Wednesday, 9 March 2011

DOWN TO THE DOCTOR’S: In praise of gas guzzlers [updated]

_McGRathLibertarianz leader Dr Richard McGrath invites you down to his clinic for an inoculation against this week’s stories and headlines on issues affecting our freedom.

This week: In praise of gas guzzlers.

THE DOCTOR SAYS: Firstly, let’s not forget we’ve had a blowout in the money and credit supply of 8% since that record petrol price in July 2008, so the “record price”—adjusted for the inflationary policies of Labour and National governments—is actually $2.33 in today’s fiat currency. So don’t get your panties in a lather just yet.
    There’s also no need to go out and buy a scooter, or other form of two-wheeled transportation. One of my surgical colleagues refers to motorcycles as the fast track to a bed in the orthopaedic ward of your local hospital.  A donor cycle, if you will. If you’re confident on a motorbike then go for it, and good luck to you, but a lot of inexperienced motorists turning to scooters for the first time will suffer injury and lose time from work as a result of slipping over in the rain, skidding on ice and being shunted by bigger vehicles that don’t see them. Witness the huge ACC levies on motorbikes. There must be a reason for that, eh?
    Hybrid vehicles are an expensive gesture with no savings in fuel costs if you drive them on the motorway (unless you love driving in gridlock at rush hour).
    Diesels are noisy, cost more in maintenance and road user charges than petrol vehicles, and aren’t economical unless you do big mileage. I was the owner of a diesel vehicle for eighteen months. Last month I sold it, as I had reservations about the long term durability of the (French) diesel engine.
    I am now the proud owner of a gas-guzzling V8—a 1995 ex-Singapore Lexus LS400 that cost me just $8,000 by the time I had some work done on the body. I don’t need to tell you that the engineering standards and refinement of these vehicles are top-notch. But this vehicle is cheaper to run than my Suzuki Vitara 1.9 litre turbodiesel!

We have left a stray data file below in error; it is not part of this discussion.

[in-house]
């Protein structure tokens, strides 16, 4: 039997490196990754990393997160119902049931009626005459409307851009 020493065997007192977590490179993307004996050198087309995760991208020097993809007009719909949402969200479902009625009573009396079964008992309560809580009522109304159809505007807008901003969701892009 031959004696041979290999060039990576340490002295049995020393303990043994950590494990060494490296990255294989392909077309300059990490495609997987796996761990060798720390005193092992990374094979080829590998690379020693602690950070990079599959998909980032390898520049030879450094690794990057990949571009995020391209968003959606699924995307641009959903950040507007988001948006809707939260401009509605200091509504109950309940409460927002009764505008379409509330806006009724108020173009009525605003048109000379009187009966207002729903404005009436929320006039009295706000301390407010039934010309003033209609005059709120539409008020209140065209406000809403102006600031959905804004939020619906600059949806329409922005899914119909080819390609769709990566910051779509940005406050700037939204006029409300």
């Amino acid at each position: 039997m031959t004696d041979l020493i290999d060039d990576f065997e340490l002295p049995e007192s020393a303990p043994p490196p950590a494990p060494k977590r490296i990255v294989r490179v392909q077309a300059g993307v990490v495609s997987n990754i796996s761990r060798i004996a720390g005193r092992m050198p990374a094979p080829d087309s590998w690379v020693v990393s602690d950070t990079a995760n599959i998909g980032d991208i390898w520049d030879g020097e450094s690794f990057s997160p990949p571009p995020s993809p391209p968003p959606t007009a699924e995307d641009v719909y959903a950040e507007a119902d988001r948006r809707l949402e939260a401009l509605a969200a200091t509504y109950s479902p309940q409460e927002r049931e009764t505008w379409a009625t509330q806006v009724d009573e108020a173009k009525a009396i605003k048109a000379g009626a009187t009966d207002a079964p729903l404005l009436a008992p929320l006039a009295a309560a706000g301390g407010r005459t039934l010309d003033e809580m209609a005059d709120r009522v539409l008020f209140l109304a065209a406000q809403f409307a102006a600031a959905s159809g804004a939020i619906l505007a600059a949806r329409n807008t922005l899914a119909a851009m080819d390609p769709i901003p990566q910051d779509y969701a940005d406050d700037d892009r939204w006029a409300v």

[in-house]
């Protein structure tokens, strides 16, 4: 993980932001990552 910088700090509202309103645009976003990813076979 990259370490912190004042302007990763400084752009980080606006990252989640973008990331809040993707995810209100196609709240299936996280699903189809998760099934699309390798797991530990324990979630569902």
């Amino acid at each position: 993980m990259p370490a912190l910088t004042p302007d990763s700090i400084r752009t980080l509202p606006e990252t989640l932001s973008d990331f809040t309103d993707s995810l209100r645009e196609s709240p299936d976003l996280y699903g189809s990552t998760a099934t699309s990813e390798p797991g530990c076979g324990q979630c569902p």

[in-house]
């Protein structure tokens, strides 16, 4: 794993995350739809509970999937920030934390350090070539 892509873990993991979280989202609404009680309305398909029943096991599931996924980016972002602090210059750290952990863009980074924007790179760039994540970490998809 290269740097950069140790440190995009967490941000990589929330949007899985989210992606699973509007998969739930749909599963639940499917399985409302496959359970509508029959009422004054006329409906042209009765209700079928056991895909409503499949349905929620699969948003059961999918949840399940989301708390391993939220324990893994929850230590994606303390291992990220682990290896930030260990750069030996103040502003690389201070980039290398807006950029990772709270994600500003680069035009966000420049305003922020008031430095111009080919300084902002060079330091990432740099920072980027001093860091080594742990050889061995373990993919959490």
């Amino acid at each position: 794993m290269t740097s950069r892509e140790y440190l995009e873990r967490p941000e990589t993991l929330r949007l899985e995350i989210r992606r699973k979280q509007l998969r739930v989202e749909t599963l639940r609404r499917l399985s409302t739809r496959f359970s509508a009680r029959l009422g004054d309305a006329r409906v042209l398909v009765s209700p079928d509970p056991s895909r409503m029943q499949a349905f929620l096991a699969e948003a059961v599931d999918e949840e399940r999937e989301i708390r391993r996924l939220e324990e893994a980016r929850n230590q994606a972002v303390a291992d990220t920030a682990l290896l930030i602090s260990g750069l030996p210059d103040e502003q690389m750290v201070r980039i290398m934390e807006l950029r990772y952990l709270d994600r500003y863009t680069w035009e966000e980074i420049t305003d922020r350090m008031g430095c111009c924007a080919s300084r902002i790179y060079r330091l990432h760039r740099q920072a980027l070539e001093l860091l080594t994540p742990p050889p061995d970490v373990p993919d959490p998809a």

When you factor in depreciation, interest on money invested in the vehicles, fuel costs, road user charges, maintenance costs, registration and obtaining warrants of fitness, the Lexus will be a thousand dollars cheaper to run this year than the Suzuki. (And that’s without adding in the cost of sorting the starter motor in the Suzuki when it broke down while on holiday in Taupo last year.)
    If you want a tidy looking V8 Lexus, officially a Toyota Celsior (which is how Lexus vehicles were originally sold in Japan), you could do a lot worse than clicking here.
    So don’t let events in the Middle East and the Greenwash about peak oil panic you into buying dangerous or expensive vehicles – splash out on a safe, luxurious and beautifully crafted second-hand Lexus. Large-engined Nissans, Mitsubishis, Toyotas or Hondas are even cheaper. With petrol prices as they now are it’s a buyer’s market, and these vehicles are so cheap!

  • DOMPOST: ‘80% rate rises in quest for fairness’Rural ratepayers could be stung with massive
    usurious rises in property taxes…

THE DOCTOR SAYS: As mentioned in a recent column, the late conservative American commentator William F Buckley once opined that anyone who used the word ‘fair’ in conjunction with income tax should be electrocuted. The same should apply to other taxes.
     In defence of the Carterton District Council however (a phrase I very rarely use) it appears a lot of money they extracted from property owners (via threats of physical retaliation) is being spent on roading in the countryside, with urban ratepayers effectively subsidising rural ones.
    I have a solution: user pays.
    Gift the roads to those who live on them using any title system you like, and make the owners responsible for their upkeep.
    Allow electronic tolling to maintain the necessary funding.
    Allow the road-owners to build (or allow) roadside retail and the like to bring in customers.
    Maintenance would be contracted out as it is now. Administrators would be accountable to shareholders. Heavy vehicles that mince up road surfaces could be charged accordingly.
    If you’re a member of the Green Party, you should support such a move, as surely this would discourage people from making unnecessary trips in their motor vehicles. Best of all, it would stop the Carterton District Council from clipping the ticket on the way in order to feed the bureaucratic ant-farm in Holloway Street.  

That’s all for now.
See you next week!
Doc McGrath

Those who expect to reap the blessings of liberty
must undergo the fatigues of supporting it.

-Thomas Paine